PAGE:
Municipality of Phnom Penh, in cooperation with local authorities, has relocated Banteay Sleuk community, located in Village 4, Sangkat Tumnup Teuk, Khan Boeung Keng Kang, Phnom Penh (behind Sovanna Shopping Mall). 87 households were moved to a relocation site in the 7NG development area, about 30 kilometres away from their old homes. This eviction and relocation was implemented on the morning of Saturday July 11, 2020.
Before the eviction and relocation, the administration of Mulnicipality of Phnom Penh, in cooperation with Boeung Keng Kang District, invited all 87 families for a meeting on the morning of July 8, 2020, for allocating relocation plots of land. The families recieved a plot of land with a width of 4 meters and a length of 15 meters (4m x 15m). The authorities offered only three days for people to prepare to move from their old location, which was not discussed during the meeting on July 8.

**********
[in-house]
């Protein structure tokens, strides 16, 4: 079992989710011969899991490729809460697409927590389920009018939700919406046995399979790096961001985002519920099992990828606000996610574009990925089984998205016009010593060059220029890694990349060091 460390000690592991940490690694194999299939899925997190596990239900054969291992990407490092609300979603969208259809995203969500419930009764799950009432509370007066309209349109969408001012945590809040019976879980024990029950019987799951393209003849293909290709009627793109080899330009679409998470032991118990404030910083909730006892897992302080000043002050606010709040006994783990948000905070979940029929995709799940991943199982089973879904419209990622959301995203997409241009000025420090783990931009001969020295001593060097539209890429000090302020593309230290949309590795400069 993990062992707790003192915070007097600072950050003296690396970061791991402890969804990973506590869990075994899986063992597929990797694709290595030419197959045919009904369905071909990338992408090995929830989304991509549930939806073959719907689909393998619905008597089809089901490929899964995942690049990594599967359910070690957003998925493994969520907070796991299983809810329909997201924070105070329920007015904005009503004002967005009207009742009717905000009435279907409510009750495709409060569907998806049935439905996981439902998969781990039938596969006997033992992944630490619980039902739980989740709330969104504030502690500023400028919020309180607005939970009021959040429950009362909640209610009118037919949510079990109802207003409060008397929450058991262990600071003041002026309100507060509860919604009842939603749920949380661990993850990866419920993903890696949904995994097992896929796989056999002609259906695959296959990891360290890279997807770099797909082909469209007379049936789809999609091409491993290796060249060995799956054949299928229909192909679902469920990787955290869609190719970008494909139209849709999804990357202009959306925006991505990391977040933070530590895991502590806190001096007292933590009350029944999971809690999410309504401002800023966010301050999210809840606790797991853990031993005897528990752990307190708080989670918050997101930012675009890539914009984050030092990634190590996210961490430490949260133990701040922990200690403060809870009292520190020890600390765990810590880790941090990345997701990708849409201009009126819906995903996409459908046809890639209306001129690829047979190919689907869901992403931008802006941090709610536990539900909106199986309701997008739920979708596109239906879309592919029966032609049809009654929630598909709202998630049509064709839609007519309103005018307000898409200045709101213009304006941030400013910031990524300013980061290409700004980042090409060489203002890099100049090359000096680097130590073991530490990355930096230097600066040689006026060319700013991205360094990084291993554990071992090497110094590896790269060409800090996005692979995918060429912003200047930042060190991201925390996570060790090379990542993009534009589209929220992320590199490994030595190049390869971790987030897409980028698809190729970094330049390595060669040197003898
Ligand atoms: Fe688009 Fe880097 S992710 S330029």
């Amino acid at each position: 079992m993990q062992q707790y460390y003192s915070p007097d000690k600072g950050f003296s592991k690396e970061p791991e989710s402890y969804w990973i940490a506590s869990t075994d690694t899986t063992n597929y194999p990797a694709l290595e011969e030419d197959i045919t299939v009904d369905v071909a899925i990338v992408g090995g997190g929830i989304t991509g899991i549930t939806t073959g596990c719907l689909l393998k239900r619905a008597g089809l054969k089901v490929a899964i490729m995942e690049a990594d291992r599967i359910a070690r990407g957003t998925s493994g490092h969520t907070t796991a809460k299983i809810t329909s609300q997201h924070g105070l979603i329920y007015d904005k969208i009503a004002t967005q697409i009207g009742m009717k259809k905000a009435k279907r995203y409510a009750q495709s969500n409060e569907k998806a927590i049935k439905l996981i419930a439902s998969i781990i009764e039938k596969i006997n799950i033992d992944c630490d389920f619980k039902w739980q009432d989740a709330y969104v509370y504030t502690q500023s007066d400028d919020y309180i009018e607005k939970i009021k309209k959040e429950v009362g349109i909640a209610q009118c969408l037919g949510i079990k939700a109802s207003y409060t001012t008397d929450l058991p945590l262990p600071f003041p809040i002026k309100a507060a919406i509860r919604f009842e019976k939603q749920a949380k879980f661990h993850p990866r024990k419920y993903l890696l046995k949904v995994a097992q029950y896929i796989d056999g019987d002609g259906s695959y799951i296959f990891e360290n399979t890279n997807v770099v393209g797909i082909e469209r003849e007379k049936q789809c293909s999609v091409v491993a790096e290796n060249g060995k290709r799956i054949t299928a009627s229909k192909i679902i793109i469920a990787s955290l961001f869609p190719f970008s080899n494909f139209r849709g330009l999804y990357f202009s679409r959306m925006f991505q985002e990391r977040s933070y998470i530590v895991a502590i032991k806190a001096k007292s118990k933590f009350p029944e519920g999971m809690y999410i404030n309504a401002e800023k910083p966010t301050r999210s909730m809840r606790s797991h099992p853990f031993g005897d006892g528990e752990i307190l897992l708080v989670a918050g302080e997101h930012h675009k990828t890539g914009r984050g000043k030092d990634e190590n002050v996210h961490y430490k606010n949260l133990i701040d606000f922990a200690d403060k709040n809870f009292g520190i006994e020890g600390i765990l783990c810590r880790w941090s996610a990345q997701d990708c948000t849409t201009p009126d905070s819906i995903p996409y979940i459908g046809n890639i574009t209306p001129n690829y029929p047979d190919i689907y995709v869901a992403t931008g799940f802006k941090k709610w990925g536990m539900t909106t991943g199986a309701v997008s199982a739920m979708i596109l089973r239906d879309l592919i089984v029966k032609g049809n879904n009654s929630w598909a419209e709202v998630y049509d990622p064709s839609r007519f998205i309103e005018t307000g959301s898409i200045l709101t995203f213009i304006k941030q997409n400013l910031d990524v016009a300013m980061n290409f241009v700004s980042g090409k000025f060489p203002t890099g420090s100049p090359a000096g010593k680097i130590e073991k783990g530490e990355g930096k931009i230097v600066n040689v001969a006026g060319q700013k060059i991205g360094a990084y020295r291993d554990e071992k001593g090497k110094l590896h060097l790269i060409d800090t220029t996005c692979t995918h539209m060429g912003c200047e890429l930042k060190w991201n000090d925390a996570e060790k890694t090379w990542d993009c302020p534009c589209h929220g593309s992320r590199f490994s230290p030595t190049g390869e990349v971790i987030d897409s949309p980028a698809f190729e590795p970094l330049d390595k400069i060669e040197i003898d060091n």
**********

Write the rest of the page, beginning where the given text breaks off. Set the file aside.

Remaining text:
In response to the authorities’ action, the community has asked all relevant authorities to delay the demolition of their houses on the grounds that this is a time when almost all residents are facing many problems, especially loss of revenue due to the problem of the Covid-19 epidemic and now is the onset of the raining season. One community member said,
“If we relocate now, there will not be enough money to build a new house at the new location, because we only received compensation for land and $100 from Municipality of Phnom Penh.”
According to some of the communities that STT has interviewed, the fact that community residents are not protesting directly against their eviction and relocation is not evidence that they agree to be relocated or that their human rights are being respected.
Therefore, in relation to the process of relocating this poor community and as a civil society organization working directly with the urban poor, STT would like to request the Phnom Penh Municipality and all authorities respect the rights of the people to adequate housing. The United Nations “Guidelines on Evictions and Resettlement” should be implemented effectively and ensure that it is a participatory solution that involves the community. In addition, we ask the authorities resolve these issues by providing fair and equitable compensation to the remaining families and continue to support the families who have been relocated by providing public services such as water, electricity, roads, as well as employment opportunities or additional compensation if they are not able to find work.